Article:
Thursday, January 2, 2014

Chocolate Gingerbread Cookies

This recipe makes BEAUTIFUL cookies, especially when understated with a simple white frosting.  These cookies are elegant looking and tasting- they aren't gaudy and sweet but more subtle and deep flavored. They are on the drier side and so, are best suited to eat with a nice hot cup of cocoa, coffee or tea.

You'll need:

5 T unsalted butter, softened 
1/3 c.solid vegetable shortening 
1/2 c. (packed) dark brown sugar 
1 egg
1/2 c. molasses 
2 ounces bittersweet chocolate, melted and cooled
 3 1/4 c. all-purpose flour, plus more for dusting 
1/3 c. unsweetened cocoa powder 
1 T ground ginger 
2 t. ground cinnamon 
1 t. ground cloves 
1 T baking soda 
1/2 t. baking powder 
1 t. salt

What you do:

1) Cream brown sugar, shortening and butter.  Add egg, mix well. Add chocolate, mix well.

2) Mix together dry ingredients in a separate bowl if you want.  Or in the "wet" ingredients if you are lazy.  (I won't tell.)  I usually DO use a separate bowl for this sort of thing since I want the spices to be uniform throughout.  You can mix the dry ingredients into the wet in two different steps to keep flour from flying.
3)  Form dough into a ball, over with plastic wrap and refrigerate for an hour or so.

4) When thoroughly chilled, roll out dough to baout 1/4 inch- cut with cookie cutters and bake in a 350 degree oven for 5-7 minutes, until the tops look dryish.  

5) Let cookies cool on baking sheets for a few minutes before transferring to cooling racks.  

6) Decorate as you see fit.  I used my buttercream frosting made a bit stiffer with more confectionary sugar (because I don't care much for the flavor of royal icing).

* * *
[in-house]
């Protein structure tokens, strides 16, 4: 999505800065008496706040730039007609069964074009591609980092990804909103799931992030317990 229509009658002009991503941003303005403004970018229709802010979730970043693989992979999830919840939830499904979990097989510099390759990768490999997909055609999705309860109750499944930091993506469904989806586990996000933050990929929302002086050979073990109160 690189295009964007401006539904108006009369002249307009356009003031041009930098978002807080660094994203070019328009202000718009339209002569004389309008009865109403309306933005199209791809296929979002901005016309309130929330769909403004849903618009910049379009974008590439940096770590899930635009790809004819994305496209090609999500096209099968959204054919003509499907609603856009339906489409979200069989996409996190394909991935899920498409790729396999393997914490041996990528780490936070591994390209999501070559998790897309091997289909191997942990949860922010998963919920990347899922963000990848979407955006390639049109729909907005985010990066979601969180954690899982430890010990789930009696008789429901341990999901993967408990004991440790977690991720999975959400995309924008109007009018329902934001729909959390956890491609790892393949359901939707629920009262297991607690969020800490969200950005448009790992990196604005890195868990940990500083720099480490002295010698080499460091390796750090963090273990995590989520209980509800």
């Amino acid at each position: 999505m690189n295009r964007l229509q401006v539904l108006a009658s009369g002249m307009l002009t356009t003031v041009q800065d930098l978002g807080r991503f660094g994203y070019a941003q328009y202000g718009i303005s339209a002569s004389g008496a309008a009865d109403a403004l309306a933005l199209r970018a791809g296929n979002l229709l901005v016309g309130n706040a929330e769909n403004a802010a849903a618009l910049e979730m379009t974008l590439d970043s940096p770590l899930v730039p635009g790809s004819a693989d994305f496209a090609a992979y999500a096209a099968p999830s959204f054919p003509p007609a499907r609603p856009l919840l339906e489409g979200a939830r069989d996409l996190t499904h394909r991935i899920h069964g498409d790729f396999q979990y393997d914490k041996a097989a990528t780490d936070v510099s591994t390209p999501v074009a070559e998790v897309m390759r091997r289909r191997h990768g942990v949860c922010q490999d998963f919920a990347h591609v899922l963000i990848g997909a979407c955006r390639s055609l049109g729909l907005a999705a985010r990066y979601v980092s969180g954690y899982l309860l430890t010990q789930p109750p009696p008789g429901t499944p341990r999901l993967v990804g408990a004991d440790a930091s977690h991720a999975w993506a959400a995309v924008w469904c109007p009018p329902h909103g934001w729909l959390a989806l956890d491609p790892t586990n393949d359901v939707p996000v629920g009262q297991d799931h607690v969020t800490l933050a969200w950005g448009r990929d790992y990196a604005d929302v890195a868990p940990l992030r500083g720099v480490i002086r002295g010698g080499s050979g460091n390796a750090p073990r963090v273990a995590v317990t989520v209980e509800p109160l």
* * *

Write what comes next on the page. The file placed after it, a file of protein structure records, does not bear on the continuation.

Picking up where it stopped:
Farmhouse Cut-Out Sugar Cookies

These cookies are delicious.  
They are sweet, but not too sweet; soft, but still crispy on the outside.   Best of all, this recipe yields about 5 dozen cookies, give or take (depending upon the size of your cookie cutters), which means there will be plenty to snitch and plenty to serve.  

The addition of sour cream lends a delicious depth of flavor- but also makes for a bit of a moister dough so you may need to add a bit more flour to the dough if it becomes to sticky.  But not too much!  Too much flour, too dry a dough is never a good thing when it comes to cut-out cookies.

You'll need:

1 cup shortening
2 c. sugar
2 eggs
1 c. sour cream
1 t. vanilla
4 1/2 c. flour
4 t. baking powder
1/2 t. salt
1/2 t. baking soda

What you do:

* Mix first five ingredients until thoroughly creamed.

* Add rest of dry ingredients.  (You could mix them together in a separate bowl and then add them...but I never do.  Why dirty another dish?  Am I right, or am I right?)

* Chill for about an hour.

* Roll out to about 1/4 inch thick, using a sprinkling of flour on the table and rolling pin and cut with your favorite cutters.  OR roll in a log shape, refrigerate for 2 hours and then slice.

* Bake cookies on greased cookie sheets in a 350 degree oven until edges are just the slightest bit golden brown.  Cool for a minute or two on sheets before moving to cooling racks.

* Slather, smear, and bejewel the cookies with goodness.  I use buttercream frosting, but you can do as you like. 

Buttercream Frosting

Until I get a better photo to post, this downright messy picture of buttercream frosting IN ACTION will have to do.  But, the fact is....this is buttercream frosting in all its' glory.  On the fingers and lips of children.  Making the world a colorful place.  A happy place.  A delicious place.

* Beat 1/3 c. butter until fluffy.

* Add 2 c. powdered sugar- but until fluffy.

* Slowly add 1/4 c. milk and 1 1/2 t. vanilla.

* Beat an additional 2 1/2 c. powdered sugar.

(At this point add more milk or sugar to reach desired consistency. if necessary.)

* Color as you see fit.

PS.  To make enough icing for my Farmhouse Cut-Out Cookies, I double this recipe.

PPS.  If you add a bit more confectionary sugar to the icing for stiffness, it makes a lovely substitute for royal icing.  One that actually has flavor!  (In my opinion.)

PPPS.  If the icing is to be piped, I sift the powdered sugar when adding it to the bowl.